Can’t happen to me though, if I step away from the stroller it’s no more than a few feet and my eyes don’t leave it for any reason. I can’t even recall ever stepping away though. It’s not even hover-parenting if it’s a baby or small toddler, it’s just responsible, since someone incapable of doing anything for themselves is in your care. How often have you ever stepped away from yourself? It’s like that.

    • Itsumishi says:

      So when you go grocery shopping with your baby in the stroller you don’t look at the aisles? You just know what items you are buying, where they are located and you manage to pick them up without once looking away from your adorable little munchkin?

      You’re a very talented person, perhaps you need a round of applause.

      • Funk Daddy says:

        Thanks! I get that applause from my family so it isn’t necessary really.

        Aisles are places where the stroller, and now the grocery cart, are directly in front of me, with no reason to be otherwise. Been to a grocery store?

        Yes, I do know what items I’m buying, but if I didn’t, I would still have the stroller, and now the grocery cart, or on a big run, the grocery cart with baby strapped to me, directly in front.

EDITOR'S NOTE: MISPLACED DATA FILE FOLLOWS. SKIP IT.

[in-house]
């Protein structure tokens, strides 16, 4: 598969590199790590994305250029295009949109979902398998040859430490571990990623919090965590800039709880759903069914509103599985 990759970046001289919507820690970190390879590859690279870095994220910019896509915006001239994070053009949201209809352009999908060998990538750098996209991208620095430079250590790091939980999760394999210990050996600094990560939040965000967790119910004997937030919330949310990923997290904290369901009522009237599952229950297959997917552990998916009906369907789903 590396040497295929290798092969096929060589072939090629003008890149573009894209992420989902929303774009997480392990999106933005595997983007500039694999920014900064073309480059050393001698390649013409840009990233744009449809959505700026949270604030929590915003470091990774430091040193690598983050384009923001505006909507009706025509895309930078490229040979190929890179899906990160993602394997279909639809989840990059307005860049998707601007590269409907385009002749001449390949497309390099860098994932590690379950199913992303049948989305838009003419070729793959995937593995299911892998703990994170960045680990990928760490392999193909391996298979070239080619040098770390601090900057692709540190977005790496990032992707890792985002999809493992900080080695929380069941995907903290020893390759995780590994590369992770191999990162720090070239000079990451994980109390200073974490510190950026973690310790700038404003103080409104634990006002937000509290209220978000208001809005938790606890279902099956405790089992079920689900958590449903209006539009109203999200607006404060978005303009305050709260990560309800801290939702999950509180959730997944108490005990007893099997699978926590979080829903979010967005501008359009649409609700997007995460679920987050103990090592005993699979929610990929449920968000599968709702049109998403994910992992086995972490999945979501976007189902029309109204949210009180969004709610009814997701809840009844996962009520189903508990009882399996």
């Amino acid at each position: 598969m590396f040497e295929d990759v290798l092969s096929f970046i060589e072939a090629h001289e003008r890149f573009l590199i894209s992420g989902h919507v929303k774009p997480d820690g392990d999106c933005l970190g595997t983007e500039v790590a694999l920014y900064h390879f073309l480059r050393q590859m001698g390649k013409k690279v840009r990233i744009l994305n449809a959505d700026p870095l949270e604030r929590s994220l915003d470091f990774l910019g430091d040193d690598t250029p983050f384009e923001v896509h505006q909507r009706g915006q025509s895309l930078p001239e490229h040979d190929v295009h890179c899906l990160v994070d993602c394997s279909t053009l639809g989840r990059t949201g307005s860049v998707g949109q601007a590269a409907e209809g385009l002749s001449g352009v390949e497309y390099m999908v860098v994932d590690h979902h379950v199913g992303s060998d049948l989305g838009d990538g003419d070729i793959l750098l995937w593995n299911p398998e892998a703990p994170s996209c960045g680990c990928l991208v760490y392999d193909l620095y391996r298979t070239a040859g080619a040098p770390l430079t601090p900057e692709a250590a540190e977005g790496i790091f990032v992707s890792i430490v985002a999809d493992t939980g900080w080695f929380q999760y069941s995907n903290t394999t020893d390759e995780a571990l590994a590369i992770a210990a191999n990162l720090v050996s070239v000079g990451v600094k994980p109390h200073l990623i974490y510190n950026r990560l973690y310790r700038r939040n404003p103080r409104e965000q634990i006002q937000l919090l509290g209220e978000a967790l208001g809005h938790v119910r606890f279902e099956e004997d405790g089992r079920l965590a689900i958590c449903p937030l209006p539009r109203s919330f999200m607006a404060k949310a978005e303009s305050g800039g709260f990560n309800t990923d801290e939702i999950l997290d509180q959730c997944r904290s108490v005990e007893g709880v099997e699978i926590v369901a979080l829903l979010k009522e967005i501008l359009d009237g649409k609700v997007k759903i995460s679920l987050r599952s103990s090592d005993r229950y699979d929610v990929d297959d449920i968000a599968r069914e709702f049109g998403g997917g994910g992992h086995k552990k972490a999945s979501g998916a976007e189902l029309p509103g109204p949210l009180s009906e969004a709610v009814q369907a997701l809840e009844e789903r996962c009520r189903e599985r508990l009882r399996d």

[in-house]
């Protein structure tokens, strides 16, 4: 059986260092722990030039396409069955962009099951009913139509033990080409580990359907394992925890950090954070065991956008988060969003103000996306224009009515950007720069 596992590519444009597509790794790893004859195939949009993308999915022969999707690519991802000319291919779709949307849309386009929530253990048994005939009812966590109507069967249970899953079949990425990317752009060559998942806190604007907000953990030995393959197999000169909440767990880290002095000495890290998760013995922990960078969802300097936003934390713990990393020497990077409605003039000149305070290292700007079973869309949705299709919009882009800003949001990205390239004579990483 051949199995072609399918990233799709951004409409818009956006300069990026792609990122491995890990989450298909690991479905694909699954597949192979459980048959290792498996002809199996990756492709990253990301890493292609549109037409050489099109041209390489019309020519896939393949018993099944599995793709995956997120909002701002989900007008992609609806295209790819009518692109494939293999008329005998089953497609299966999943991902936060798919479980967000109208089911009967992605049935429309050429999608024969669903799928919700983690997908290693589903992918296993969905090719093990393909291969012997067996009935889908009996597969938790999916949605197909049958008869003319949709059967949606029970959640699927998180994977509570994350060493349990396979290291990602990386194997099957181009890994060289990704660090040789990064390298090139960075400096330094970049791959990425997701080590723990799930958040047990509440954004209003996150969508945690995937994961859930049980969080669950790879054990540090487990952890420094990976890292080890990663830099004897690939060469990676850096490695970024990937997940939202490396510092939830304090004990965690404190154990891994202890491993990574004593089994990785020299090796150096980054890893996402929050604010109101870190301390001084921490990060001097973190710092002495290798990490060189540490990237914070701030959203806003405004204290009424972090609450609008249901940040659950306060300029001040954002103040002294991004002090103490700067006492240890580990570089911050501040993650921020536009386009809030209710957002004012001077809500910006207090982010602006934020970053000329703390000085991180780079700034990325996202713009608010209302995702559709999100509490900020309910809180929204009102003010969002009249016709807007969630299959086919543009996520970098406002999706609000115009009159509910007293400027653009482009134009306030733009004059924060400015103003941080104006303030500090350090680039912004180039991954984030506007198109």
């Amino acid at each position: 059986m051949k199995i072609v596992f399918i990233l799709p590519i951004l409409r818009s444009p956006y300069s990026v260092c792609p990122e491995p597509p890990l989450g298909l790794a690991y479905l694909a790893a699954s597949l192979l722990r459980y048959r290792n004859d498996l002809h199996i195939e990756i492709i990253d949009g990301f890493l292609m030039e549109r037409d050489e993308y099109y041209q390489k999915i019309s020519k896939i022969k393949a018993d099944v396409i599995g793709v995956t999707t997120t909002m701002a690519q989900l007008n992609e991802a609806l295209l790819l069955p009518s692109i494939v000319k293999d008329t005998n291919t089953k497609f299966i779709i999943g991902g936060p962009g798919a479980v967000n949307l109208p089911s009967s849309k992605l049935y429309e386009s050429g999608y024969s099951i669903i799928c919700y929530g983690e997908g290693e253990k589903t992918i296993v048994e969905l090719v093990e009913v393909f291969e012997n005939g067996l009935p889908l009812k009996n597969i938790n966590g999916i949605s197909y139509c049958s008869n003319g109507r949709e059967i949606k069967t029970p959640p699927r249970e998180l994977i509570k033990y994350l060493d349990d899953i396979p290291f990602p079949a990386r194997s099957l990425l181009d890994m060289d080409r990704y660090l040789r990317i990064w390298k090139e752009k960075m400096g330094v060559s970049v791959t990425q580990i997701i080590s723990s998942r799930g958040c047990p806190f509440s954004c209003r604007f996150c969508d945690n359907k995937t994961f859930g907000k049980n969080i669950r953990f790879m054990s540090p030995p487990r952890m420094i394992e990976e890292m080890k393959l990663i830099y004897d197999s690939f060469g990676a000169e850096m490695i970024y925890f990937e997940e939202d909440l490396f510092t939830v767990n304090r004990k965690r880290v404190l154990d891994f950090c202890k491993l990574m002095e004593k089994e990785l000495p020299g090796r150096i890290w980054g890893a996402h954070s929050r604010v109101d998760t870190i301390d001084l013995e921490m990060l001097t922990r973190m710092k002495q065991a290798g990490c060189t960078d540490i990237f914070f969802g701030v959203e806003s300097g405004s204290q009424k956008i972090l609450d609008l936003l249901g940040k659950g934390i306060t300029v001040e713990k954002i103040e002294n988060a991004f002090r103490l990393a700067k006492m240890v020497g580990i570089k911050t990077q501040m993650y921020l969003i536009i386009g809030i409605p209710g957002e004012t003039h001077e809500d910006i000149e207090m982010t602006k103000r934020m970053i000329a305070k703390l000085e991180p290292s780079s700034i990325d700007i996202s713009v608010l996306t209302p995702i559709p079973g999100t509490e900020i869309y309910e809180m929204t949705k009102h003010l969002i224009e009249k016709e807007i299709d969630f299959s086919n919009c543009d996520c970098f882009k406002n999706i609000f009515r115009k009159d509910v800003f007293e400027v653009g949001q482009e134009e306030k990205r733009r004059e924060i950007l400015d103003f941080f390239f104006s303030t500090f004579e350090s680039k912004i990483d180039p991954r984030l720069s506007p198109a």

I can and do look away, because I have peripheral vision it’s not a problem, since I’m standing directly next to stroller or cart, or child is strapped to me.

        So now you see it’s real simple, and you can hold your applause. 

        Not one reason to leave your child in public, and you can still do what you want, it’s just a bit harder and takes more time. Big deal.

        The worst situation I recall was at a Tim Horton’s, I had to take 2 steps away to pay, but I had my cash ready and could still reach the handle of my stroller.

        People that think focussing on important stuff with vigilance isn’t possible confuse me.

        • chgoliz says:

          So your child is still small enough to be carried in a front carrier?

          *cough* newbie *cough*

        • Itsumishi says:

          Focussing on important stuff with vigilance is possible, but not all of the time, sometimes people slip and acting like you don’t and therefore other people shouldn’t just makes you come across as arrogant. 

          As for your claims that you never ever allow your child to leave your field of vision while in public, I say rubbish. You may honestly believe your child doesn’t leave your field of vision, but he/she does and claiming otherwise is ignoring reality. There are simply too many reasons for one to use their eyes and look away. Whether its watching traffic, simply being tired and staring off into space or just something catching the corner of your eye and diverting attention nobody alive can focus entirely on one thing all of the time. Not even Funk (super) Daddy.